As you can see it’s been quite a year.  This doesn’t even touch on dozens of other posts on things we were or are involved with.  We hope you’ll keep reading through the new year for all the latest news from the BBA’s Government Relations team and give us a follow on twitter for even more late breaking news!

I want to end on a personal note to say that this will be my final Issue Spot post.  I have drafted hundreds over the last 3.5 years at the BBA and loved being able to be part of all the incredible work of the Association and its members.  I am excited to be moving to a new position, but will certainly miss the BBA and hope to stay involved.  Thank you for reading!

– Jonathan Schreiber
Legislative and Public Policy Manager
Boston Bar Association

BBA Government Relations Year in Review: Part I

As 2016 draws to a close, we wanted to take a quick look back at our year in Government Relations.  If you want to see a Boston Bar Association and Boston Bar Foundation-wide view of the world, I highly recommend checking out Our Year in Review, which provides both a look back and a look ahead at some of our biggest initiatives.

So what was on our minds in GR?  By the numbers, amicus cases ruled the day.  Roughly grouping our 63 Issue Spot posts of 2016 by subject matter, the numbers look like this:

  1. Amicus Cases (including Commonwealth v. Wade and Bridgeman v. District Attorney): 12 posts
  2. Criminal Justice Reform: 9 posts
  3. Rules Changes and BBA Comments thereon: 7 posts
  4. A three-way tie between: Court News, Diversity and Inclusion, and Budget Advocacy: 6 posts a piece
  5. Civil Legal Aid: 5 posts
  6. The remaining 12 posts cover an array of topics including the future of the legal profession, legislation of interest to certain Sections, and programs at the BBA.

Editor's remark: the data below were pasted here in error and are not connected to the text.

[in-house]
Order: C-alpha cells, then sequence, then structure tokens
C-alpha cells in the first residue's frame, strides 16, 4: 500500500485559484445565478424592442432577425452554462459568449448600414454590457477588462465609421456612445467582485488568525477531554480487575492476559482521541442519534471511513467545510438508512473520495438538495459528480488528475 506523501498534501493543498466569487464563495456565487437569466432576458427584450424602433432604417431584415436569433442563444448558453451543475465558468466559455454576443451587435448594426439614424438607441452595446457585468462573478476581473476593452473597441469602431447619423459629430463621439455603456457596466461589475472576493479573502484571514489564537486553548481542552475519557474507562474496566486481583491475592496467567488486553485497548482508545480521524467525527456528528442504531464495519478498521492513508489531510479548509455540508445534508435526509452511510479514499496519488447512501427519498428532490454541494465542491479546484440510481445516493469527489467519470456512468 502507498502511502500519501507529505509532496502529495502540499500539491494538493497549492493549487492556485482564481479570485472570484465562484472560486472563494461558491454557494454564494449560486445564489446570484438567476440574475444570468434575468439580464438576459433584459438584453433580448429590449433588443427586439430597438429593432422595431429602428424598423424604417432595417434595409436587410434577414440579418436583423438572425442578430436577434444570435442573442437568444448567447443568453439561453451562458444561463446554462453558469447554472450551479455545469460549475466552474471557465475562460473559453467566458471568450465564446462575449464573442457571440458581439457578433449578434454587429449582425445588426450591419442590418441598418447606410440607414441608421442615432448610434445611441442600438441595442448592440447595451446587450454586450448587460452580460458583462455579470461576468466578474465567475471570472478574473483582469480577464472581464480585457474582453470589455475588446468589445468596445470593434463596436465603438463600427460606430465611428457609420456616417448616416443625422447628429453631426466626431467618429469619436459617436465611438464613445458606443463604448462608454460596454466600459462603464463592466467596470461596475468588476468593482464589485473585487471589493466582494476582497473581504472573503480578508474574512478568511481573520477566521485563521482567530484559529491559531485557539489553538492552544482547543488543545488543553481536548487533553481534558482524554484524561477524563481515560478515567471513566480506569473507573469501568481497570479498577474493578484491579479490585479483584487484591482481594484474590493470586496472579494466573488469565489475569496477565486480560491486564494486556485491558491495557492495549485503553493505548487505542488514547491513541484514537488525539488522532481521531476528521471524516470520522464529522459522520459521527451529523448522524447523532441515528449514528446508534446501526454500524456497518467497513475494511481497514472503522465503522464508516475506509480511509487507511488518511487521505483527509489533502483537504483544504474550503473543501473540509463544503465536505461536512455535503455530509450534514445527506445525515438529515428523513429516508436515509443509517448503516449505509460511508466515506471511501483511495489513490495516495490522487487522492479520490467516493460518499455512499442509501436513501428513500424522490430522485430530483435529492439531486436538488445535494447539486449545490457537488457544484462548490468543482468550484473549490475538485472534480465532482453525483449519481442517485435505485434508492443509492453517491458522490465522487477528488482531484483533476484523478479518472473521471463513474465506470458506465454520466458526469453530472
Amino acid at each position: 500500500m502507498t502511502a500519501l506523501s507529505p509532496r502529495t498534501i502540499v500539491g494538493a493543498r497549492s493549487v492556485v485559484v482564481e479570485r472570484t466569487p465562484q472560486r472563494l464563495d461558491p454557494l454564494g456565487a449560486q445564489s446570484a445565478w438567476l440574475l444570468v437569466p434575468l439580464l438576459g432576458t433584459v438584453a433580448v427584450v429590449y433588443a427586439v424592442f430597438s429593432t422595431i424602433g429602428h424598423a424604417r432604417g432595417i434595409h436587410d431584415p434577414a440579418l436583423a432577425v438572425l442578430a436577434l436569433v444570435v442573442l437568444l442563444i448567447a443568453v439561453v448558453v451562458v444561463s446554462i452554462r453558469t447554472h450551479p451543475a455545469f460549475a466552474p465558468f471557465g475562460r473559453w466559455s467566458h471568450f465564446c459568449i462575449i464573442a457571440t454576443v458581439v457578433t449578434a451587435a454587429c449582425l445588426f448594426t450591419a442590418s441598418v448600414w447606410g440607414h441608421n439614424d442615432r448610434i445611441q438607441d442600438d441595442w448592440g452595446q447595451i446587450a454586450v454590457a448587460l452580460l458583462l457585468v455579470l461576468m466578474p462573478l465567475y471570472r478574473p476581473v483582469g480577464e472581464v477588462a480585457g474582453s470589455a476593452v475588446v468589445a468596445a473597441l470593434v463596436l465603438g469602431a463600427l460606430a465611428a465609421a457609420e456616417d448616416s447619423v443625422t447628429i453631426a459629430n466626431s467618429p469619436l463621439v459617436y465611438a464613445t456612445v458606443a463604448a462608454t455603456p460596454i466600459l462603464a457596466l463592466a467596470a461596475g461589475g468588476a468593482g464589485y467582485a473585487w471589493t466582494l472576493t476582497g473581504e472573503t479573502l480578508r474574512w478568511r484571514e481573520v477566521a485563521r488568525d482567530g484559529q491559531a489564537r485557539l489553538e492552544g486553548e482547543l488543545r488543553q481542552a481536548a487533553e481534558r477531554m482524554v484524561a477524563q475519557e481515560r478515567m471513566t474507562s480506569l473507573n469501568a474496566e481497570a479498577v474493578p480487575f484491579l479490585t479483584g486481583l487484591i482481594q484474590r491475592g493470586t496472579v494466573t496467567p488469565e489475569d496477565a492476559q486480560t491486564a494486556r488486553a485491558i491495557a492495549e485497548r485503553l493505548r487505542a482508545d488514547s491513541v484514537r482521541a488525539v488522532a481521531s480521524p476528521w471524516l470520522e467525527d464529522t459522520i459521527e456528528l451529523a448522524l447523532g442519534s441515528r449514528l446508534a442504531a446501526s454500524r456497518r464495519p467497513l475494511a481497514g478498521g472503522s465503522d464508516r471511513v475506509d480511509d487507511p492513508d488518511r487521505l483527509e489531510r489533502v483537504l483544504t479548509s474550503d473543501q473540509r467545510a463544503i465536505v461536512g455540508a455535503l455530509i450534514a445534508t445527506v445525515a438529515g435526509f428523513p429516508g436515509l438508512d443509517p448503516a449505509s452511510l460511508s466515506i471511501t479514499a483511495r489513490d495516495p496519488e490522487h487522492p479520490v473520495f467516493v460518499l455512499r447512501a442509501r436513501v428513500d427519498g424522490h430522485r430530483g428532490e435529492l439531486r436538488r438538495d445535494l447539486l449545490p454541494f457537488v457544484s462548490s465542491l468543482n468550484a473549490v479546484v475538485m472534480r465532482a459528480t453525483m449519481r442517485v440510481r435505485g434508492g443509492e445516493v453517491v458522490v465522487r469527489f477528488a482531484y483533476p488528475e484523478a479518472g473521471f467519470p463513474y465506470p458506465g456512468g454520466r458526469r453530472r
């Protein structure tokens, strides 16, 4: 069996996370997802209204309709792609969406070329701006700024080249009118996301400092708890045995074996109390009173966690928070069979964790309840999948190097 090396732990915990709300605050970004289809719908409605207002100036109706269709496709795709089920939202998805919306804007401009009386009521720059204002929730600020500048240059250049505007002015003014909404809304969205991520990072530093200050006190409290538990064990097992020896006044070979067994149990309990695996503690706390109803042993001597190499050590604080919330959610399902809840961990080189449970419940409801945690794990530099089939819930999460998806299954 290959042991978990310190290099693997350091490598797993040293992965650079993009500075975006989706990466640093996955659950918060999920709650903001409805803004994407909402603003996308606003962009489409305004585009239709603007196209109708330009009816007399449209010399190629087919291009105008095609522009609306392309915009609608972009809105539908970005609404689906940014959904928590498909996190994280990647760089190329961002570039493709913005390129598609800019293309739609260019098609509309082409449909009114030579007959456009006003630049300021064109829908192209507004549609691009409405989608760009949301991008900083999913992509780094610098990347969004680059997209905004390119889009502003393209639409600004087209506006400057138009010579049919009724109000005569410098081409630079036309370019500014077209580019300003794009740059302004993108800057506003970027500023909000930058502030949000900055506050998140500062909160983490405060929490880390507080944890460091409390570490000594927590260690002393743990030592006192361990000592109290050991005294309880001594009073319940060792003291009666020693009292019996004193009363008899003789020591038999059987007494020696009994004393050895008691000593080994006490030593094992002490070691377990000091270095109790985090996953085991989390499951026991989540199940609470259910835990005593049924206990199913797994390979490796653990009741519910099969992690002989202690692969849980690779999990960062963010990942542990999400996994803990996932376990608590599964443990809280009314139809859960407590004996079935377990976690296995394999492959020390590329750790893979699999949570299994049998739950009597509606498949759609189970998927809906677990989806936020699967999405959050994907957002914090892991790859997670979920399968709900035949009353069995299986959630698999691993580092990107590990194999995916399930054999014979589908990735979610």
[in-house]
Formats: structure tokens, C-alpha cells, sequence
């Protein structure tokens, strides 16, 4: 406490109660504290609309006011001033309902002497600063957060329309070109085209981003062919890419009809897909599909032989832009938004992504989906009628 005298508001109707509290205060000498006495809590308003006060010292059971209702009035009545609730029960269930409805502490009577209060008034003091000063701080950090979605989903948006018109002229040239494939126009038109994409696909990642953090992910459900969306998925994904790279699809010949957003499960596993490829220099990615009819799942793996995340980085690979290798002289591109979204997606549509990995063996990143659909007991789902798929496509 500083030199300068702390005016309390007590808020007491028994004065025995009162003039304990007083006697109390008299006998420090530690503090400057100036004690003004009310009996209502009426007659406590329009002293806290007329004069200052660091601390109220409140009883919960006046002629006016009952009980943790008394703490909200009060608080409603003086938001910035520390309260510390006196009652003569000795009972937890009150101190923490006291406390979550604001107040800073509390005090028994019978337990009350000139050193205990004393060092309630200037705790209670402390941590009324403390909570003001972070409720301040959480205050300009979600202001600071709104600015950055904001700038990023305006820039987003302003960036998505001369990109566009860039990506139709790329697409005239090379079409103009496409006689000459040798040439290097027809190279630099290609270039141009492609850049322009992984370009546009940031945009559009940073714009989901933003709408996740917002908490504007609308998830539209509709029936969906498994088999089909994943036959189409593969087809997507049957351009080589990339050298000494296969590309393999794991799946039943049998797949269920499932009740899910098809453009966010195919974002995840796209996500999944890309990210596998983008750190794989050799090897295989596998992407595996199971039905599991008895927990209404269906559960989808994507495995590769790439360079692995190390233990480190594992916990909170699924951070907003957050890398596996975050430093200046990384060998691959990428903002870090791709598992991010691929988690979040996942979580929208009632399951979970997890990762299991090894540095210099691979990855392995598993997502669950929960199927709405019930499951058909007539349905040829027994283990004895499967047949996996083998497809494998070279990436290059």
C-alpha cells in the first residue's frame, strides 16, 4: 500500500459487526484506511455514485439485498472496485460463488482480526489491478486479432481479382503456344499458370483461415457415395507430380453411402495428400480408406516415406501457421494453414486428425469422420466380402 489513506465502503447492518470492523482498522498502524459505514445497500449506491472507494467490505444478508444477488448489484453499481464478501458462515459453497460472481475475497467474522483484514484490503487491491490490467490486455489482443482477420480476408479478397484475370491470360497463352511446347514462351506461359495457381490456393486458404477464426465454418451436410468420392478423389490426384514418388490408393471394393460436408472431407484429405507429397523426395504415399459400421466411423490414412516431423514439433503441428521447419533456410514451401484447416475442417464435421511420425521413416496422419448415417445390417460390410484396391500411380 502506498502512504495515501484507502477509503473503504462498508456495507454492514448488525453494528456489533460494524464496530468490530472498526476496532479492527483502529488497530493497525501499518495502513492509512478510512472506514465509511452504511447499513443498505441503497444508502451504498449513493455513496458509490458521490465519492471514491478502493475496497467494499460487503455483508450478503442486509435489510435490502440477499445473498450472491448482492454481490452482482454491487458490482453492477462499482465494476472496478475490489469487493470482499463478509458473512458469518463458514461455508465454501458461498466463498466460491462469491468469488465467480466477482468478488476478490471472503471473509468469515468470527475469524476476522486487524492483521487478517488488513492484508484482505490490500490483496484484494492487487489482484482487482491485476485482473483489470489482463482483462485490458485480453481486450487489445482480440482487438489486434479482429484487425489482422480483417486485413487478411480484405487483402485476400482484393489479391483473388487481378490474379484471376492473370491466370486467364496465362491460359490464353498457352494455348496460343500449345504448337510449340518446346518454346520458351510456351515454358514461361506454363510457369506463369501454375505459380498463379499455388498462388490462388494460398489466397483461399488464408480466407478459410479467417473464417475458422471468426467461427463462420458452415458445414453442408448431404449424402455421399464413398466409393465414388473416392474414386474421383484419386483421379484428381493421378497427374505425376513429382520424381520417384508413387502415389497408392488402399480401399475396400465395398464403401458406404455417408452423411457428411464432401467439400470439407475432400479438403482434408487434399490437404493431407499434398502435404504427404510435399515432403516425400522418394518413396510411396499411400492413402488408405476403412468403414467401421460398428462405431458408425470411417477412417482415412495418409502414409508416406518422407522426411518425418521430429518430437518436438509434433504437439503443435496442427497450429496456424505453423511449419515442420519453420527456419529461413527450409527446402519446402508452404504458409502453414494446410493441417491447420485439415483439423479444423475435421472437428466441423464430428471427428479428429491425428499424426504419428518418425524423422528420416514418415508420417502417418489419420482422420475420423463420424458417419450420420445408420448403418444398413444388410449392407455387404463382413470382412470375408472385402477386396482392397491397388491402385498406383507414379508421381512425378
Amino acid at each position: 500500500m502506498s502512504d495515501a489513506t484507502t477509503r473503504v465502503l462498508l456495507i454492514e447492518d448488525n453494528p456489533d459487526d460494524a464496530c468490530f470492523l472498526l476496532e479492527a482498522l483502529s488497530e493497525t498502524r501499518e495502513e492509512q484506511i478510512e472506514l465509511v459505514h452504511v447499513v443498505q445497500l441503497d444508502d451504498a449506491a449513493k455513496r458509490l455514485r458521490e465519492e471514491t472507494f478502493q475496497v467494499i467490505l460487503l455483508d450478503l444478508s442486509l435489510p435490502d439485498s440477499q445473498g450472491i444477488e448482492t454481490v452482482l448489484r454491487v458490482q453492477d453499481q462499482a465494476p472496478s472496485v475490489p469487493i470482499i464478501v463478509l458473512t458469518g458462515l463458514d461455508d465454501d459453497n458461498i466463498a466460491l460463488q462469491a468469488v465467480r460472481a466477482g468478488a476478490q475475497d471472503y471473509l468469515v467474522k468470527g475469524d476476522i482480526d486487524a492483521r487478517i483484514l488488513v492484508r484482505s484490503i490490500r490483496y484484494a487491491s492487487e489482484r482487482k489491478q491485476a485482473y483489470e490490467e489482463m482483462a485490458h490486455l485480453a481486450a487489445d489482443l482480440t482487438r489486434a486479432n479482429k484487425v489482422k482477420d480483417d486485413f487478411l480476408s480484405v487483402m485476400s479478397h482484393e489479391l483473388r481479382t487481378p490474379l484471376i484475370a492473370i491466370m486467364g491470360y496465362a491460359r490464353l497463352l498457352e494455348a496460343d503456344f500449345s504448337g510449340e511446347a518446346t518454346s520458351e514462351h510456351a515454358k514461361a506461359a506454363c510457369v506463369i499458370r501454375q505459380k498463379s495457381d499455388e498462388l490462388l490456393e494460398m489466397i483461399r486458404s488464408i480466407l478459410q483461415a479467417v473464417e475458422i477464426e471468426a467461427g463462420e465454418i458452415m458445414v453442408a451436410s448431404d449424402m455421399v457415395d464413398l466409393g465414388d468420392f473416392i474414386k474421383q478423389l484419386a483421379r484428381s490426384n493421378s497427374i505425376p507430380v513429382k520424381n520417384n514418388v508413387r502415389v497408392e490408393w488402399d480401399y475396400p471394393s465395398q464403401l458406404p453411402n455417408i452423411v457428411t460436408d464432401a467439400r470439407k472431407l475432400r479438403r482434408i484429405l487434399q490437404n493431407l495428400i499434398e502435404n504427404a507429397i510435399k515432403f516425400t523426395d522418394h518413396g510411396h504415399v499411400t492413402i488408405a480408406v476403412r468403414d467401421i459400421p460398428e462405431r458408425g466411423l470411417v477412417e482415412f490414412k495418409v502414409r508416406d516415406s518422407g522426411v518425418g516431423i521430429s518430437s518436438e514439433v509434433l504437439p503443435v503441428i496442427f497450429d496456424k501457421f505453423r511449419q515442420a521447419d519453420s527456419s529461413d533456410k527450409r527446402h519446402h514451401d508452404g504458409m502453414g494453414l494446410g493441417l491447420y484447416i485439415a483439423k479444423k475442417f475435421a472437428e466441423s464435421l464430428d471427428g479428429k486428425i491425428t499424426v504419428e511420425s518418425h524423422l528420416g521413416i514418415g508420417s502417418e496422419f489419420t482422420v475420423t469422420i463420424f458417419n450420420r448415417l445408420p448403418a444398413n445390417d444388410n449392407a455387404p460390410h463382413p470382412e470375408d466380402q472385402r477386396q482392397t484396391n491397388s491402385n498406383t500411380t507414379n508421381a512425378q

Amicus Committee

So let’s start with the top – 2016 was a huge year for the BBA’s Amicus Committee.  Led by Co-Chairs Tony Scibelli, Barclay Damon, and Liz Ritvo, Brown Rudnick, the Committee celebrated the release of three major decisions in-line with our briefs, filed another brief in one of the most important currently pending cases, and received a BBA award that honored its history, marking 20 years of taking part in seminal cases.

  • March 10: BBA Seeks Justice for Vulnerable Youths Through a Two-Pronged Strategy – In early March, the SJC released its full opinion in Recinos v. Escobar. The ruling held in line with our brief, which we signed onto with a coalition of concerned organizations and individuals, and which was drafted by former BBA President Mary Ryan along with her team at Nutter, McClennen & Fish, LLP – BBA Business and Commercial Litigation Section Steering Committee member Cynthia Guizzetti (now at E Ink Corp.) and Mara O’Malley. It argued that the Probate and Family Court has equity jurisdiction over abused, abandoned, and neglected youths up to the age of 21 to enter the necessary findings as a predicate for status as special immigrant juveniles (SIJ’s).  It also made the case that the Massachusetts Declaration of Rights supports this sort of equitable remedy. The brief further argued that such individuals are “dependent on the court” to make such a finding because they have been mistreated and because such a finding is required to qualify for SIJ status.
  • June 23: Increasing Diversity in Legal Practice at the US Supreme Court – In June, the US Supreme Court released its decision in Fisher v. University of Texas (II), upholding the school’s race-conscious admissions policy with a finding that it does not violate the Equal Protection Clause. The Court reached the outcome we argued for in our amicus brief, drafted by BBA Secretary Jon Albano (who had previously drafted our brief in the related case known as Fisher I) and Sarah Paige, both of Morgan Lewis, that experimentation in admissions is necessary to balance the pursuit of diversity with constitutional requirements of equal treatment.  This ruling means that the University of Texas, as well as other schools across the country, may continue to experiment with admissions policies intended to create a more racially inclusive classroom, and society.

The outcome was truly a victory for access to justice and the practice of law.  We are proud to have played a role in helping to protect access to post-conviction DNA testing, a major tool in overturning wrongful convictions, and safeguarding one of the most important tenets of legal practice in attorney-client privilege.